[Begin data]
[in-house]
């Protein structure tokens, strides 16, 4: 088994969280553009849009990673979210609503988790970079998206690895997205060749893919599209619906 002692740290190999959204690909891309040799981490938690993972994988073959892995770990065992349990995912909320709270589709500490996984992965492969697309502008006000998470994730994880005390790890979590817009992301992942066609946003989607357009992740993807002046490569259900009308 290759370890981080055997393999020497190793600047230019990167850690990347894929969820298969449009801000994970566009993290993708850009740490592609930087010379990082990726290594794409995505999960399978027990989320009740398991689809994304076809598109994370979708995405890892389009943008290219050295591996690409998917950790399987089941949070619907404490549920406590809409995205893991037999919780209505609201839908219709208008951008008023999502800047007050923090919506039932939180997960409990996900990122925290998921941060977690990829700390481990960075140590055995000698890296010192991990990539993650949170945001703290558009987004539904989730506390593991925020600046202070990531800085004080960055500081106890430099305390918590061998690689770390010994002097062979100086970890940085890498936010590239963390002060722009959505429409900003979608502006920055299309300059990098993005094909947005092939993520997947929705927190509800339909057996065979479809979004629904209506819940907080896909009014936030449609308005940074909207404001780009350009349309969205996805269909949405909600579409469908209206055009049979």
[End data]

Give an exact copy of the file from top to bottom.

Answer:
[in-house]
């Protein structure tokens, strides 16, 4: 088994969280553009849009990673979210609503988790970079998206690895997205060749893919599209619906 002692740290190999959204690909891309040799981490938690993972994988073959892995770990065992349990995912909320709270589709500490996984992965492969697309502008006000998470994730994880005390790890979590817009992301992942066609946003989607357009992740993807002046490569259900009308 290759370890981080055997393999020497190793600047230019990167850690990347894929969820298969449009801000994970566009993290993708850009740490592609930087010379990082990726290594794409995505999960399978027990989320009740398991689809994304076809598109994370979708995405890892389009943008290219050295591996690409998917950790399987089941949070619907404490549920406590809409995205893991037999919780209505609201839908219709208008951008008023999502800047007050923090919506039932939180997960409990996900990122925290998921941060977690990829700390481990960075140590055995000698890296010192991990990539993650949170945001703290558009987004539904989730506390593991925020600046202070990531800085004080960055500081106890430099305390918590061998690689770390010994002097062979100086970890940085890498936010590239963390002060722009959505429409900003979608502006920055299309300059990098993005094909947005092939993520997947929705927190509800339909057996065979479809979004629904209506819940907080896909009014936030449609308005940074909207404001780009350009349309969205996805269909949405909600579409469908209206055009049979």